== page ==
With Phil Kessel  set to return to Boston for a contest against the Bruins on Saturday night, there is little doubt he has gotten off to a fast start with his new team in Toronto. The ex-Bruin has eight goals and five assists in 14 games.
‘We were looking for a dynamic, explosive offensive player and Phil has delivered on that,’ Toronto general manager Brian Burke said during a phone call with WEEI.com this week. ‘We paid a very high price. Peter Chiarelli drove a hard bargain. But we were happy to pay it. He has delivered exactly what we hoped to get.’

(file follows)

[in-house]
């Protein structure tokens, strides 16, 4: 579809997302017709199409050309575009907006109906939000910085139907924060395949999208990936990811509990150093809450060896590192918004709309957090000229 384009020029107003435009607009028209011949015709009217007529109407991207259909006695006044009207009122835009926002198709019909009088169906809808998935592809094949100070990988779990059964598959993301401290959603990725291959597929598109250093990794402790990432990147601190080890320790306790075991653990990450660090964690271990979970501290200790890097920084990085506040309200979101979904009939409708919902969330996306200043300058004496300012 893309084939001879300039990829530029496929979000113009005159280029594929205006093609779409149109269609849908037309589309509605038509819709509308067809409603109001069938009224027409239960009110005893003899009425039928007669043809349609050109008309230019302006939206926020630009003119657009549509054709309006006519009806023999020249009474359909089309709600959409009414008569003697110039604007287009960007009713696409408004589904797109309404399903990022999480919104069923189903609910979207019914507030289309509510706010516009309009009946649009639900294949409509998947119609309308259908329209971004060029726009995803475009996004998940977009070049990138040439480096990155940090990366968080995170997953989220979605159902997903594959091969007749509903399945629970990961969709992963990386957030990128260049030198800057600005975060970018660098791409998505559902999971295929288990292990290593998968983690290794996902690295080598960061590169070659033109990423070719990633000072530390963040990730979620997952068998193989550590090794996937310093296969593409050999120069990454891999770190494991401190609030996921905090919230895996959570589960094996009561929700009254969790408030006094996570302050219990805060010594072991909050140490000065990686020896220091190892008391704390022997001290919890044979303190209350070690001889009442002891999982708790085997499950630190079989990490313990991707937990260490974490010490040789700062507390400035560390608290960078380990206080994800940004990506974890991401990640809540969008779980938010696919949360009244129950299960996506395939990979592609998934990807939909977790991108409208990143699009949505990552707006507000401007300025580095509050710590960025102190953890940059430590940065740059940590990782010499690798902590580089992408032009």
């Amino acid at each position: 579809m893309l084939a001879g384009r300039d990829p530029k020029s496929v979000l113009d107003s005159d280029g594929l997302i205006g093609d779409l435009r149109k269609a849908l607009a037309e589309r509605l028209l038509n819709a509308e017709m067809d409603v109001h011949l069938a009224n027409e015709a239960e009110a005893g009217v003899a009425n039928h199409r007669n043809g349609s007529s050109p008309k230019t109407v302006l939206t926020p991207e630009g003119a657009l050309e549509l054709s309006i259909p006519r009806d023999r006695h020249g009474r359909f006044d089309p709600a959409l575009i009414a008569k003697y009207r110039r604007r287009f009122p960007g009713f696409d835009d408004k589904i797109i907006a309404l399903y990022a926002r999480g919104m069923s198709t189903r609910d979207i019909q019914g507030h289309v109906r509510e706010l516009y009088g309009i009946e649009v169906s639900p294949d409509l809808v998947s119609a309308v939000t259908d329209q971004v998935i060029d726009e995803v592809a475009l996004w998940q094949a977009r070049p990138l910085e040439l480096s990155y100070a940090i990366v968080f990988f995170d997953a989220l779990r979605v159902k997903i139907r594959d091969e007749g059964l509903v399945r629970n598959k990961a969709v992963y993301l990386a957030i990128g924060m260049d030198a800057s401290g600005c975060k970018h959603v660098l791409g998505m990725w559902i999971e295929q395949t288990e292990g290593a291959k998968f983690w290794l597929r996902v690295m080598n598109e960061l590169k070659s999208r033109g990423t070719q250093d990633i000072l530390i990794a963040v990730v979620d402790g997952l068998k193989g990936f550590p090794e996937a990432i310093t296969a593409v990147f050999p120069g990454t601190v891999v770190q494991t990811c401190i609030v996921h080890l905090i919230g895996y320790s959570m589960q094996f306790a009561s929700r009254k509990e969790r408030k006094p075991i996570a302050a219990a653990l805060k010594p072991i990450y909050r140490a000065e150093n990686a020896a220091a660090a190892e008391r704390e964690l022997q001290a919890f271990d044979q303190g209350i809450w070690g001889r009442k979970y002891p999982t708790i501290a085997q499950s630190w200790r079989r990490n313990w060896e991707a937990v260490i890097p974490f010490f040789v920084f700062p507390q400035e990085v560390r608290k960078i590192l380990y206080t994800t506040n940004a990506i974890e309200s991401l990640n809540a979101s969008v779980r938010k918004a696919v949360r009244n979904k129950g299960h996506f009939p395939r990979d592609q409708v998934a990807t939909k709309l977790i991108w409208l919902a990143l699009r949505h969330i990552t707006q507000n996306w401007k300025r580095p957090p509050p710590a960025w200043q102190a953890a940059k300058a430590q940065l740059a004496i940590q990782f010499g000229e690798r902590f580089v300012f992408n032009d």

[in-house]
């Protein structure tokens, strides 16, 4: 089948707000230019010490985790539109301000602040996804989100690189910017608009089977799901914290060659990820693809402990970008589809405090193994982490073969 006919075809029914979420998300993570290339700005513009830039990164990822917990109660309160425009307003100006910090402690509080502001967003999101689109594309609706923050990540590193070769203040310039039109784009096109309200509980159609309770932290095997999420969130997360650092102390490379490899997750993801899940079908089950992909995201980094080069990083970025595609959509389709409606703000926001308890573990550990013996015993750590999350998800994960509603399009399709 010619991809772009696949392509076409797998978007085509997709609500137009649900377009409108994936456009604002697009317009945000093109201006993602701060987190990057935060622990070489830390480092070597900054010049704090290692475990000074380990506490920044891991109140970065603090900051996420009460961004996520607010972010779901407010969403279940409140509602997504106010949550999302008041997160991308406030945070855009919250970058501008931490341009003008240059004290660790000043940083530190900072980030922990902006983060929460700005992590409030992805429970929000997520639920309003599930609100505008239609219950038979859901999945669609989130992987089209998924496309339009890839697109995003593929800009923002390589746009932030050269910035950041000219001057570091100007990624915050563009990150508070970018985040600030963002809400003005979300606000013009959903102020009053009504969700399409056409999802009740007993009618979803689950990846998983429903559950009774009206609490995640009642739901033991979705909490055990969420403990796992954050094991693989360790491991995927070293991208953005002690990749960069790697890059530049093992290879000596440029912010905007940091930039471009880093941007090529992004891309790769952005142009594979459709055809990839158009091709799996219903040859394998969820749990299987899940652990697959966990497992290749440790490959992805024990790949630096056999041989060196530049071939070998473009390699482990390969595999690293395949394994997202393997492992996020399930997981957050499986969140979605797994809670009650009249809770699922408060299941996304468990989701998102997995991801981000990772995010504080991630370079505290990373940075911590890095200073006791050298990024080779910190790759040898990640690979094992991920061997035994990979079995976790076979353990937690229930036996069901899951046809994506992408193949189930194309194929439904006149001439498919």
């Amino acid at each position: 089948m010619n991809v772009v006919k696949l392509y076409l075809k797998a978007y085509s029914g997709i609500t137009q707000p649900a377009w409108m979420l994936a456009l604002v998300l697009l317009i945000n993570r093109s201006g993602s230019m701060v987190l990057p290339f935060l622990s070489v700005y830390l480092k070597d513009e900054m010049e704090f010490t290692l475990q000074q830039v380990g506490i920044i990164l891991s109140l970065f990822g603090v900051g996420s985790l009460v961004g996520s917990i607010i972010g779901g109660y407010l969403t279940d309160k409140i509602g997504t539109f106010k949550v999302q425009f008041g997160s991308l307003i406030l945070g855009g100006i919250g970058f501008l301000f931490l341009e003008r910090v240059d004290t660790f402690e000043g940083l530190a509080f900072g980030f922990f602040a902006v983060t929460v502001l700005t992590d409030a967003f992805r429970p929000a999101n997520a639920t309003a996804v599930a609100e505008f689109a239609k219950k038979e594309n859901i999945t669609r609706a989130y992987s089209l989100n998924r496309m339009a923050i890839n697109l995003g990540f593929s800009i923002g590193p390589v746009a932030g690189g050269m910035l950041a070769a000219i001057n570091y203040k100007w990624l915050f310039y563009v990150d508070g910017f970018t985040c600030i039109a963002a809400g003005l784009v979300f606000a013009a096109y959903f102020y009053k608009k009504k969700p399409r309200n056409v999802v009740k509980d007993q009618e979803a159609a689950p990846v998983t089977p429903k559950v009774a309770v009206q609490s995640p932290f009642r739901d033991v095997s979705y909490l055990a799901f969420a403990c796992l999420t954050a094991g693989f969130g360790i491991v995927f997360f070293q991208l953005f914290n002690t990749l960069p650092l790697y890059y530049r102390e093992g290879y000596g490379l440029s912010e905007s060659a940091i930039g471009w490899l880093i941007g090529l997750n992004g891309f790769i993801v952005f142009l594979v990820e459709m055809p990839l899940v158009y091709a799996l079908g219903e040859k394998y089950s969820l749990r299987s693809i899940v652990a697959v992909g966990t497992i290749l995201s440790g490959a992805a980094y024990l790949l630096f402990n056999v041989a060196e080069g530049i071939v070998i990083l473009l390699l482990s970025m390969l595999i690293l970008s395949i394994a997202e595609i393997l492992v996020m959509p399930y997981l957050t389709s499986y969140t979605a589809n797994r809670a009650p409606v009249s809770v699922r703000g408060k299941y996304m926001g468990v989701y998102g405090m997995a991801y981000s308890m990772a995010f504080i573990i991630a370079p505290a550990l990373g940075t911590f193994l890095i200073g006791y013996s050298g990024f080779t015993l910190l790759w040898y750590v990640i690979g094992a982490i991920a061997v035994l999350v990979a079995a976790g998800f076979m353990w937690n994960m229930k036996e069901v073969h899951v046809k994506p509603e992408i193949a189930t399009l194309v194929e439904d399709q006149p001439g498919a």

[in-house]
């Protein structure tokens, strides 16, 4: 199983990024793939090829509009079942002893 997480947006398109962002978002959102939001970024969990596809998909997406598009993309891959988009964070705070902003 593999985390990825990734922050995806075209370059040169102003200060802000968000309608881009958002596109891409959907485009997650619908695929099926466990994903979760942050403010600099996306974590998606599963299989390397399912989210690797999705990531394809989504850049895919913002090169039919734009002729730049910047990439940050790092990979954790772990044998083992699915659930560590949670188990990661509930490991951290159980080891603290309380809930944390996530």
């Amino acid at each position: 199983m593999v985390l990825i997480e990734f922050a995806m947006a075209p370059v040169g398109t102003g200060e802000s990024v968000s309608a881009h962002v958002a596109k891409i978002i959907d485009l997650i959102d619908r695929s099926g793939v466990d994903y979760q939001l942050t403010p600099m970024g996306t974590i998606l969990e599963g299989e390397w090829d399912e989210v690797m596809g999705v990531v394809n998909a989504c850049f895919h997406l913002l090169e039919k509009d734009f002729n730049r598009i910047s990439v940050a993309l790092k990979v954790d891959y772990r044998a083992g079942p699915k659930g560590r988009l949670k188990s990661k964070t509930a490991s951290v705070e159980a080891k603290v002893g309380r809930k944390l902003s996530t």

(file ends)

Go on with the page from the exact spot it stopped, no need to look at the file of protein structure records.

As for any purported deficiencies in Kessel’s game, Burke, who built a Stanley Cup-winning team in Anaheim, has an interesting analogy as to why a team needs a variety of playing styles and strengths.
‘I use the analogy of an orchestra, I think you need a first violin and you need a guy on the drum,’ said Burke, no apologist for players who lack grit or passion.
‘Everybody talks about how I like big teams. My teams are big, but my teams are also highly skilled. I’ve had plenty of players who didn’t fit this profile that people think I want ‘ of cave-dwelling, hard-nosed guys. My philosophy is very simple: I build top-six [forwards], bottom-six [forwards]. Top-six forwards is where I love skill and speed, my power-play unit comes from that group. My bottom-six guys are more pick-and-shovel men.
‘Phil Kessel  is a first violin,’ Burke said.